Arguments in a federal lawsuit over Jackson Mississippi’s ordinance governing sex-oriented businesses will resume Oct. 10.
Babe’s Show Club and Secrets Cabaret filed suit against the city in February 2001, calling the ordinance unconstitutional. The trial began Sept. 16 and attorneys completed their presentations by mid-Friday.
U.S. District Judge Henry Wingate asked attorneys for each side to file additional documents in the case by Oct. 6.
What the city ordinance says:
Jackson’s adult entertainment ordinance requires employees of sex-oriented businesses to undergo background checks, be licensed, and it prohibits operation on Sundays.
The city ordinance also restricts adult entertainment businesses to locating only in light industrial districts. Adult entertainment businesses must be more than 1,000 feet from churches, schools, playgrounds, parks or property zoned for residential use.
Back Story: Babe’s Show Club and Secrets Cabaret allege the ordinance is unconstitutional because it violates dancers’ freedom of expression.
City attorneys say the ordinance promotes public health, safety and morals. U.S. District Judge Henry Wingate will hear the case, filed in February 2001.
Jackson’s public nudity and zoning ordinances that previously regulated adult entertainment clubs have been upheld in state and federal courts.
The current ordinance, effective since January 2001, was developed from similar statutes in other cities.
“We crafted it pretty much based on legal advice every step of the way,” said Ward 4 Councilman Bo Brown, who will testify.
The ordinance denies the club owners’ rights to free expression, speech and private property, according to the businesses’ lawsuit.
The city’s ordinance requires employees to undergo background checks, obtain licenses and limits dancing. Clubs are prohibited from operating on Sundays and can be searched by police anytime.
“These restrictions impact speech and expression adversely,” said the clubs’ attorney, Luke Lirot, of Tampa, Fla. “If people don’t enjoy this type of business they don’t have to patronize it.”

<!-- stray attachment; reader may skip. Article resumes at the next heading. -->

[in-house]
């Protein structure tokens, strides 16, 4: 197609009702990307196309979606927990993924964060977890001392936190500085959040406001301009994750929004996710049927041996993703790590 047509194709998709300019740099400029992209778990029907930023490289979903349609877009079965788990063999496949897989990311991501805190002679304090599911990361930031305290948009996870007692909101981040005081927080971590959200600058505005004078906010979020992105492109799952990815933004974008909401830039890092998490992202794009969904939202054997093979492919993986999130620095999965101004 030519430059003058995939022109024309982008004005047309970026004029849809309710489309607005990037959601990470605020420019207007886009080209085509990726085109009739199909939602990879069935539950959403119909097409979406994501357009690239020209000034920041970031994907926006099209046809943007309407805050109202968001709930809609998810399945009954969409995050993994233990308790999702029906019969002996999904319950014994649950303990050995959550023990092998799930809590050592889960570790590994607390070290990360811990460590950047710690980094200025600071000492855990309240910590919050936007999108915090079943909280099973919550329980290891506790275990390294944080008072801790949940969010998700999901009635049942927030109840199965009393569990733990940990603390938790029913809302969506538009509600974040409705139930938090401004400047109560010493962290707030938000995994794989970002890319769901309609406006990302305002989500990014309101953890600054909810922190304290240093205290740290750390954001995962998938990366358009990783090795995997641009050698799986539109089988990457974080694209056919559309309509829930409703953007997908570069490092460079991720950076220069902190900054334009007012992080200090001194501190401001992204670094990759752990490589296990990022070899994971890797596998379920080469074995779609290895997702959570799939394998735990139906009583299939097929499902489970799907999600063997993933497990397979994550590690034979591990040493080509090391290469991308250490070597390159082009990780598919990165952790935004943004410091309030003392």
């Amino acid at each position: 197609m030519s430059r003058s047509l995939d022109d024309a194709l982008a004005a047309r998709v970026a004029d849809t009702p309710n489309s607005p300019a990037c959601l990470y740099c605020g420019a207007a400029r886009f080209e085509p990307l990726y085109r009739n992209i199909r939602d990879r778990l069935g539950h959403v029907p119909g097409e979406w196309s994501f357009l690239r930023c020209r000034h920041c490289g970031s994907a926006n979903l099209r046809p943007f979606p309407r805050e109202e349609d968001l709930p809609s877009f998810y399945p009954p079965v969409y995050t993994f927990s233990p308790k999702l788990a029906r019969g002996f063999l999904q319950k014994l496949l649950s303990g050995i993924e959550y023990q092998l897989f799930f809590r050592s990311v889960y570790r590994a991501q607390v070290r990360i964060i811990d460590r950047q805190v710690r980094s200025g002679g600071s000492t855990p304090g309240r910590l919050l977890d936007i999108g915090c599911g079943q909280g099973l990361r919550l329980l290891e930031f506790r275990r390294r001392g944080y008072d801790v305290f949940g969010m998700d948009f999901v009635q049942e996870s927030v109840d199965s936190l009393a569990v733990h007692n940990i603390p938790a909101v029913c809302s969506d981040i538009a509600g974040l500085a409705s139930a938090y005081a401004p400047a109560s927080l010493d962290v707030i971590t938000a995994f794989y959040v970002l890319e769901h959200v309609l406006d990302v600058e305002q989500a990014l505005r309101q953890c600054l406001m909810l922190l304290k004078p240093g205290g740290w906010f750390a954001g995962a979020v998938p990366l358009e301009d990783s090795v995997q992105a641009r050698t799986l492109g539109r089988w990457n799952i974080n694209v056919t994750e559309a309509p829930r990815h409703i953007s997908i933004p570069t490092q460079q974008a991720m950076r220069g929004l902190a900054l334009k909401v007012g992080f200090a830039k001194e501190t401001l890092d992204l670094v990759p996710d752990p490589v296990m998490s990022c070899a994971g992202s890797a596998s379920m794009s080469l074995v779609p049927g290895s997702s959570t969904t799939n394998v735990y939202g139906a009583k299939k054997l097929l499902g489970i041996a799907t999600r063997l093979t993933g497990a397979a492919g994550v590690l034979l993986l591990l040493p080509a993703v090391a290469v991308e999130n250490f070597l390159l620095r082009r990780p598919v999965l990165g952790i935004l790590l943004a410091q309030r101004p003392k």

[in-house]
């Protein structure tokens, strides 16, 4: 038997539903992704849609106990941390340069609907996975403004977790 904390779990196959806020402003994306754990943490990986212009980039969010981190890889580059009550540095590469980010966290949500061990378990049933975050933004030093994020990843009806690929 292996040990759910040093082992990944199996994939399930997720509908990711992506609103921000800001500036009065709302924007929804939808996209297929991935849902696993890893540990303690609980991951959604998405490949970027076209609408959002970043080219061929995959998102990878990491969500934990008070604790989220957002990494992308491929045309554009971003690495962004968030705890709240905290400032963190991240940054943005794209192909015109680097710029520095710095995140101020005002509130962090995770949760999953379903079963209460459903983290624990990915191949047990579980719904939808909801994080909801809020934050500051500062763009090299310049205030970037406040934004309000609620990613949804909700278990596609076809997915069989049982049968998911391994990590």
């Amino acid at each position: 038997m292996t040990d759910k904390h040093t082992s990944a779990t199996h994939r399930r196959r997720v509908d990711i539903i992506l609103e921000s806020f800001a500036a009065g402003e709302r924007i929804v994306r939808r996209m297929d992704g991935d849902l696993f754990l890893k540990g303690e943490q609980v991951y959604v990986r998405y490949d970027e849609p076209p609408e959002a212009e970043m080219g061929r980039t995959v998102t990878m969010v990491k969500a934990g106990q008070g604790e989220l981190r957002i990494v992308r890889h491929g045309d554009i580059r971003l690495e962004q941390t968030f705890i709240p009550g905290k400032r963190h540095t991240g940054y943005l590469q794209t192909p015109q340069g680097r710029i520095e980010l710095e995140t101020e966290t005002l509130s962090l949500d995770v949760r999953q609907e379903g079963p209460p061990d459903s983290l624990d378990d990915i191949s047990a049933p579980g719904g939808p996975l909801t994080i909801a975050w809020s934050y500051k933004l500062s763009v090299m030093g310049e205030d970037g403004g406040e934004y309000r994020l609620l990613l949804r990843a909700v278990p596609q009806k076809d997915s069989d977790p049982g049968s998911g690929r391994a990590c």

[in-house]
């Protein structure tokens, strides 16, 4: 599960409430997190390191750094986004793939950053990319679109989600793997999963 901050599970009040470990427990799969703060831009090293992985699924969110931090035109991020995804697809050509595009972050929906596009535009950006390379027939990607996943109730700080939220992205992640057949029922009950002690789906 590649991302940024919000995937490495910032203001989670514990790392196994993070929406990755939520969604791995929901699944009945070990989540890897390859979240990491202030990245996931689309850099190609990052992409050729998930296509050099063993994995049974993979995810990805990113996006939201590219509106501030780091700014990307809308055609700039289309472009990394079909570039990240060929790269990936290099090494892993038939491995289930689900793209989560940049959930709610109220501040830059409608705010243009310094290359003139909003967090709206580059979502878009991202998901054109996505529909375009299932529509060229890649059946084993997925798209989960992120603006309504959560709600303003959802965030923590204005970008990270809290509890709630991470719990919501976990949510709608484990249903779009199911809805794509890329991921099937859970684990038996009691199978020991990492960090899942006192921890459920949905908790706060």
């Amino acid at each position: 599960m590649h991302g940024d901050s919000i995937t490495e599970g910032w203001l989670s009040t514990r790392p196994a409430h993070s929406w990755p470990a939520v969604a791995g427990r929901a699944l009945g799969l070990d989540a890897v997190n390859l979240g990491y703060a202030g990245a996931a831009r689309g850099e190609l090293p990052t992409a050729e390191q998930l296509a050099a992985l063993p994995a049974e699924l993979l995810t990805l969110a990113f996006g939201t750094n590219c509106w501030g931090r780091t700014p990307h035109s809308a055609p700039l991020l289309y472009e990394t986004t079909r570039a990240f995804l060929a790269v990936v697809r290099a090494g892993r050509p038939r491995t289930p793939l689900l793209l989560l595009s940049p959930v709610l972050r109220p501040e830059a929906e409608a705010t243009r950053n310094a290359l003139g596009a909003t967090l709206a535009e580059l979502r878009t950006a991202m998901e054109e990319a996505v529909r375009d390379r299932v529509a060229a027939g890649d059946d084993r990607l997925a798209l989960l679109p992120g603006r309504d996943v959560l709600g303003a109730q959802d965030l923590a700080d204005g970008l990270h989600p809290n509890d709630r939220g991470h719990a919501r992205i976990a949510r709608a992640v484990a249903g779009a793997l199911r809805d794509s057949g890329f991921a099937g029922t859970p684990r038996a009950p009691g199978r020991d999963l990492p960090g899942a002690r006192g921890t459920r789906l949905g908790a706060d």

Lirot, along with Jackson attorney Christopher Ganner, are asking the judge to also make the city pay the clubs’ legal fees.
Jackson attorney Sam Begley said the ordinance was implemented in response to increased criminal activity in and around sex-oriented businesses.
Arrests in the area have included charges of prostitution and having sex in a public place, he said.
City attorneys, officers and those who were council members in 2000 will testify, Begley said.
“These adult entertainment establishments are constantly testing municipal ordinances to see if they can chip away at any of the provisions,” said Begley, hired by the council in July to represent Jackson because the city attorney’s office is understaffed.
Lirot said he will use a criminologist to argue that the adult clubs do not affect the crime rate. Jackson has fewer adult clubs and more crime than other Southeastern cities, he said.
An immunologist will testify about the health risks that are not much more dangerous than “if you bumped into someone at a grocery store,” Lirot said. An anthropologist will discuss the dancing, and two or three dancers also may testify.
“It’s always a pleasure for me to have these cases go to trial and debunk these stereotypes,” Lirot said.